To continue our blog on lawful and unlawful arrests, for an arrest to be lawful the court or official body must have jurisdiction and the authority to arrest the person targeted by the warrant. The arresting officer is required to know the requirements of a valid warrant. If the warrant does not fulfill all of these specifications, the officer may be liable for a false arrest even though he or she did not prepare the warrant.
Also, there is no protection from false arrest if the arresting officer intentionally or recklessly leaves out information, or knowingly provides false information, to procure the warrant. In most cases, however, if the officer mistakenly leaves out or provides inaccurate information, the warrant is still valid.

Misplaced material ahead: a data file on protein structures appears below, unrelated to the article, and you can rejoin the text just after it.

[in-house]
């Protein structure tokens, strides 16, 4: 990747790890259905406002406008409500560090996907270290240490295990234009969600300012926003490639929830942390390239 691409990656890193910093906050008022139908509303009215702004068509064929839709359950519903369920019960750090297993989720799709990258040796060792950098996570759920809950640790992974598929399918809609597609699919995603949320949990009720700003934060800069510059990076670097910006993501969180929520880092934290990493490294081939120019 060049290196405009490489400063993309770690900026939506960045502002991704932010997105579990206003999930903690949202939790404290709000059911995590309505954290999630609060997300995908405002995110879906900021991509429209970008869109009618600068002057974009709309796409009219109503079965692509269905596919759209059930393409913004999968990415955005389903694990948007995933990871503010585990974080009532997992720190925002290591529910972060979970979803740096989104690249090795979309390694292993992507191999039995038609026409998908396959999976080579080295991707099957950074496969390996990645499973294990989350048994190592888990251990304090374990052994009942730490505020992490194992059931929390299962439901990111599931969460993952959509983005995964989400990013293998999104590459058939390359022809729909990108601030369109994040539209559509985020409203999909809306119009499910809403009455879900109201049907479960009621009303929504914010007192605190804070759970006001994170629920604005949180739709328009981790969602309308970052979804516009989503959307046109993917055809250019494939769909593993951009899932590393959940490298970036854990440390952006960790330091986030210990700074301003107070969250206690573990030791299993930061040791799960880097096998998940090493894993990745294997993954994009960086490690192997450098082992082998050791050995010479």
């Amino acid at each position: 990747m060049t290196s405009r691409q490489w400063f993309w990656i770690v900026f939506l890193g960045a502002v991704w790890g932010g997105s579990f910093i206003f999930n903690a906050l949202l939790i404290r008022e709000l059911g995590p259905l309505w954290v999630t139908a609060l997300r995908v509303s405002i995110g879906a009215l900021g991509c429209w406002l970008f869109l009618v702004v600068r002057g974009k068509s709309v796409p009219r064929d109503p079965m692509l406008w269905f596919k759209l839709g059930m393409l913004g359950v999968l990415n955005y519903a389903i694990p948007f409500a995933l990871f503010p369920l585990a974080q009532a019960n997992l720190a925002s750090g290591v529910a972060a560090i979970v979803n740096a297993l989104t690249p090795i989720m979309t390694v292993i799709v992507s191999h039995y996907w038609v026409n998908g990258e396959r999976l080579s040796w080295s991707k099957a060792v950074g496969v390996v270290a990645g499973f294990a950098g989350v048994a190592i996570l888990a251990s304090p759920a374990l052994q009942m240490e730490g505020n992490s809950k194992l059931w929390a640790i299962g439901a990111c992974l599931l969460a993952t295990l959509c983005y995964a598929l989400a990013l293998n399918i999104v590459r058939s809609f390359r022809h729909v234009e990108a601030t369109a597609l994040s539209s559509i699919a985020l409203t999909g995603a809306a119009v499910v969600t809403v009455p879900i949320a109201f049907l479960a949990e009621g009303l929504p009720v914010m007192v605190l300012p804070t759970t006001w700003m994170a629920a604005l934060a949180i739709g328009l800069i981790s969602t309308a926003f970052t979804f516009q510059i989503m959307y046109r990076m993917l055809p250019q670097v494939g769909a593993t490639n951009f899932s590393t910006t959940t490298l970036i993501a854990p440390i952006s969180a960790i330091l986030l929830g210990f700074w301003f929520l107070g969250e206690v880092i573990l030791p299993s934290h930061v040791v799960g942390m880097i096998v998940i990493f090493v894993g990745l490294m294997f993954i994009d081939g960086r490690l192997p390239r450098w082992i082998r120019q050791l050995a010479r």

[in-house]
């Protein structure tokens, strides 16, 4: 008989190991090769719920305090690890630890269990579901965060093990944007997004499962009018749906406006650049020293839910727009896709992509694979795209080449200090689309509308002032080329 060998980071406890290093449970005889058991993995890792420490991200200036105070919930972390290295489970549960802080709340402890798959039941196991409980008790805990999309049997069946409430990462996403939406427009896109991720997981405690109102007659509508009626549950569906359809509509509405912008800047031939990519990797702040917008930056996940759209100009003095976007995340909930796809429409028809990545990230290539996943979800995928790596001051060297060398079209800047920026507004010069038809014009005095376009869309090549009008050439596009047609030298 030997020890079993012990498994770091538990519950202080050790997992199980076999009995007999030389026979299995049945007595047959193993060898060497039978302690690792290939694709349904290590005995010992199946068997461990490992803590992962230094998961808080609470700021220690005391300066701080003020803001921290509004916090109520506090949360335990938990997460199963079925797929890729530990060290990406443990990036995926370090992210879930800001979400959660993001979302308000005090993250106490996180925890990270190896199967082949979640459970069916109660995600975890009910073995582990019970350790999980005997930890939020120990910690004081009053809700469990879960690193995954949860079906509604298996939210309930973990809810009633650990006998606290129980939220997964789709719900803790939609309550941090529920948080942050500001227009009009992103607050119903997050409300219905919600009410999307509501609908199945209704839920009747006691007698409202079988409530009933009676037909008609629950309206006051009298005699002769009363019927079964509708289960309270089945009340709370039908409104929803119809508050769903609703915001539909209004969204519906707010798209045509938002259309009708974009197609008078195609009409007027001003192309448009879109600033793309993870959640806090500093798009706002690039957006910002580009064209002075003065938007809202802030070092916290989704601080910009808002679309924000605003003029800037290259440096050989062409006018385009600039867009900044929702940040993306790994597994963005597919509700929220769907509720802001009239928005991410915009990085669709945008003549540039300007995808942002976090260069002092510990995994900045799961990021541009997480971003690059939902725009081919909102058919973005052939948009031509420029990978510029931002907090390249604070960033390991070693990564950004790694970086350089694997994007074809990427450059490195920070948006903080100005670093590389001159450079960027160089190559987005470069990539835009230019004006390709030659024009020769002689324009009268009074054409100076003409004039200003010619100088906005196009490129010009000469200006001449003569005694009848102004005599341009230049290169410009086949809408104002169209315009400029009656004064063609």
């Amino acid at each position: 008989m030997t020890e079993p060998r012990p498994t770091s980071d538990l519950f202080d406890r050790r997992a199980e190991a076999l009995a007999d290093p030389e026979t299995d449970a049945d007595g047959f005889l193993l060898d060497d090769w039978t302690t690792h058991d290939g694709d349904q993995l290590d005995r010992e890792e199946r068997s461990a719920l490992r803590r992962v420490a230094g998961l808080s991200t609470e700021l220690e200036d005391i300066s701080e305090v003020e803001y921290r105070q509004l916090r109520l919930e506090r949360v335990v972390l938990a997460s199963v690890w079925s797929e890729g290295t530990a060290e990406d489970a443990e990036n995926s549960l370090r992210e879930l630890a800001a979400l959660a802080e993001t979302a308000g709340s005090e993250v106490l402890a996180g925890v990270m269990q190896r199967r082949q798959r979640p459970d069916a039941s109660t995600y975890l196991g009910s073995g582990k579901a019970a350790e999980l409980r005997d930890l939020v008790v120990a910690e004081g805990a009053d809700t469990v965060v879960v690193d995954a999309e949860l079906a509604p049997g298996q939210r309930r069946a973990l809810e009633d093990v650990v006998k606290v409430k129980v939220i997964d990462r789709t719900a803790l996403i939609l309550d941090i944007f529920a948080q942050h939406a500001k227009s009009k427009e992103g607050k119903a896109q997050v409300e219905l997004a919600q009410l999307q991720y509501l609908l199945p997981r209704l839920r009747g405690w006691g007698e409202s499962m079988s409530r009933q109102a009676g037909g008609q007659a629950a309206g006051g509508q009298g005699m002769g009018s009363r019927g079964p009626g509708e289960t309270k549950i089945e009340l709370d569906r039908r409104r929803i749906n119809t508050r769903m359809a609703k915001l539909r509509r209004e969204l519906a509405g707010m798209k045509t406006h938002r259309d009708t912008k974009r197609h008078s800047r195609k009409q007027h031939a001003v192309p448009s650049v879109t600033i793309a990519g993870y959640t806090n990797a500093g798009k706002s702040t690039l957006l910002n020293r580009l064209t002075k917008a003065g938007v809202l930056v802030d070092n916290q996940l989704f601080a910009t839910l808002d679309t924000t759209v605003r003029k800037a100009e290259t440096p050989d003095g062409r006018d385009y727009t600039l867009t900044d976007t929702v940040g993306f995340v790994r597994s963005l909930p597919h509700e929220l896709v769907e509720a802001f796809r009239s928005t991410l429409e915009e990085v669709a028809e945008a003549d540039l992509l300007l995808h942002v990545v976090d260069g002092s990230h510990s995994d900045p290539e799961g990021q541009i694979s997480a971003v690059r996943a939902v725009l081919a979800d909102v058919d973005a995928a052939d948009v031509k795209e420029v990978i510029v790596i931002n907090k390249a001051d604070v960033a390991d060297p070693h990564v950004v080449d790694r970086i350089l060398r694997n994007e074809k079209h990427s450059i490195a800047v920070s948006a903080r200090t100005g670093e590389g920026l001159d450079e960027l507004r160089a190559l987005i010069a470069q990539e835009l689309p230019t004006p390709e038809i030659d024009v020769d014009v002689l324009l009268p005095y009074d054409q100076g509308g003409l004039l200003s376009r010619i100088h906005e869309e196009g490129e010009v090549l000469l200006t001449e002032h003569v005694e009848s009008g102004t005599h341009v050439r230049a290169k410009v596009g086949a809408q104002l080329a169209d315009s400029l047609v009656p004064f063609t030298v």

What Is a Warrantless Arrest?
If all of the known facts at the time of the arrest lead a “reasonably prudent” person to believe that the person arrested had committed a felony, the law enforcement officer can make an arrest without a warrant. Even if a criminal trial later proves the person innocent, this does not mean the officer lacked probable cause. Law enforcement officials can also make warrantless arrests of anyone that is potentially guilty of breach of the peace. This arrest is considered lawful whether the breach of the peace is a felony or misdemeanor and regardless of whether all of the people arrested were actually breaching the peace.